Diaspora Dialogues, in partnership with Spadina Museum: Historic House & Gardens, is pleased to launch its first ever book club!
Diaspora Dialogues supports the creation and presentation of new fiction, poetry and drama that reflect the complexity of Toronto—and Canada—back to residents through the eyes of its richly diverse communities. Spadina Museum interprets the interwar period through a rich slate of guided tours, school programs, special events, changing exhibits, lectures and workshops, and is one of 10 historic museums operated by the City of Toronto.
The Diaspora Dialogues-Spadina Museum Book Club will aspire to connect book lovers with authors. At the book club meetings, authors will read from and discuss their works, and take questions from members.
- Sunday, March 8, 2015 (Joe Kertes, The Afterlife of Stars)
- Sunday, May 3, 2015 (Jennifer Robson, After the War is Over)
- Saturday, June 6, 2015 (tbc)
Spadina Museum, 285 Spadina Road
Tickets: $35 (includes discounted cost of book & 25% off future admission to the Spadina Museum for up to 4 people)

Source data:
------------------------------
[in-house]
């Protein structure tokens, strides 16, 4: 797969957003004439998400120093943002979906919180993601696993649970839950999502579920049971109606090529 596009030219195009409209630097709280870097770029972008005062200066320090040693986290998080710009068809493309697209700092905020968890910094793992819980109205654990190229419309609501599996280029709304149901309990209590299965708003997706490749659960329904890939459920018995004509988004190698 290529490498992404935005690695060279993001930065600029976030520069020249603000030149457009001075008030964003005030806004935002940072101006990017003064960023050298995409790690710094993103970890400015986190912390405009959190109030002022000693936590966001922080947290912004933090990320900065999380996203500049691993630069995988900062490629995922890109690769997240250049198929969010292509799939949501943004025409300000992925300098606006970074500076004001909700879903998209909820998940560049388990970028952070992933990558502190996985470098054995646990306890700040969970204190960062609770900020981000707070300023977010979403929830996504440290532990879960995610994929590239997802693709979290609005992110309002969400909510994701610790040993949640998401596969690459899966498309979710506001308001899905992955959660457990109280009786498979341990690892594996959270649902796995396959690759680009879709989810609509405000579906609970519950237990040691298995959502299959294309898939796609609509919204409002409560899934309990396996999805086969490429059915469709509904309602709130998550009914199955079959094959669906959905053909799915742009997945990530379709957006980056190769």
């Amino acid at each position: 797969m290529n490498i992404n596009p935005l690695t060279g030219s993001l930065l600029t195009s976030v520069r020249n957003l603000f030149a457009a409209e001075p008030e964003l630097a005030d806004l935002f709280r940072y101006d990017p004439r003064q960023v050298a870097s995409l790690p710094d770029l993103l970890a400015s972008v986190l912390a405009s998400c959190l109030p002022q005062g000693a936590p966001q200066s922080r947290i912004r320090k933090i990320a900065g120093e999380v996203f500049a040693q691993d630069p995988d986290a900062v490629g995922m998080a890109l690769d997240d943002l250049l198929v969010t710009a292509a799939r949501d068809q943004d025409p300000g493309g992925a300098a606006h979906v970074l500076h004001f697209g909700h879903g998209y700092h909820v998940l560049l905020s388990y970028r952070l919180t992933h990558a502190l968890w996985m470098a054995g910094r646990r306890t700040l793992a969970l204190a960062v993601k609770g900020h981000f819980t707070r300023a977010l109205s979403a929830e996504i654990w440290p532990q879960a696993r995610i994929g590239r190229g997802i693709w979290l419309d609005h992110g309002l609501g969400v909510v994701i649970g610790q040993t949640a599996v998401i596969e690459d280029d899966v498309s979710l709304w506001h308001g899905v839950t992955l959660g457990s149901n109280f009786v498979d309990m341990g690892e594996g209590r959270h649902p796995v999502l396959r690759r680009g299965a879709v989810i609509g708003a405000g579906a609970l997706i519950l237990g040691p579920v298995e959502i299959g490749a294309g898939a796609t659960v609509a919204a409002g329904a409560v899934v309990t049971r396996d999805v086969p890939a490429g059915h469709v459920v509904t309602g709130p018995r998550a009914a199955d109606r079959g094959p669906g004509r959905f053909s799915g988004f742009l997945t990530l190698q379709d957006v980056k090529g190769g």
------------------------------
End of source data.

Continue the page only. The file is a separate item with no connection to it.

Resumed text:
To register, please visit diasporadialogues.eventbrite.com.
After registration, you will receive email notification of when you can pick up your copy of the book from Diaspora Dialogues’ offices at 170 Bloor Street West.
The Afterlife of Stars has been described by Anne Michaels as “unforgettable and deeply moving,” and by Richard Bausch as “brilliant, radiant.” In the waning months of 1956, while Russian tanks roll into the public squares of Budapest to crush the Hungarian Revolution, brothers Robert and Attila Beck flee with their family to the Paris townhouse of their great-aunt Hermina. As they travel through minefields both real and imagined, Robert and Attila grapple with sibling rivalry, family secrets, and incalculable loss to arrive at a place they thought they’d lost forever: home. In beautifully crafted writing that burns with intensity and humour, Joseph Kertes explores displacement and uncertainty in a dark time from the perspective of two boys filled with wonder at the world around them.
Joseph Kertes was born in Hungary but escaped with his family to Canada after the revolution of 1956. He studied English at York University and the University of Toronto, where he was encouraged in his writing by Irving Layton and Marshall McLuhan. Kertes founded Humber College’s distinguished creative writing and comedy programs. He is currently Humber’s Dean of Creative and Performing Arts and is a recipient of numerous awards for teaching and innovation.
Questions? Please email email@example.com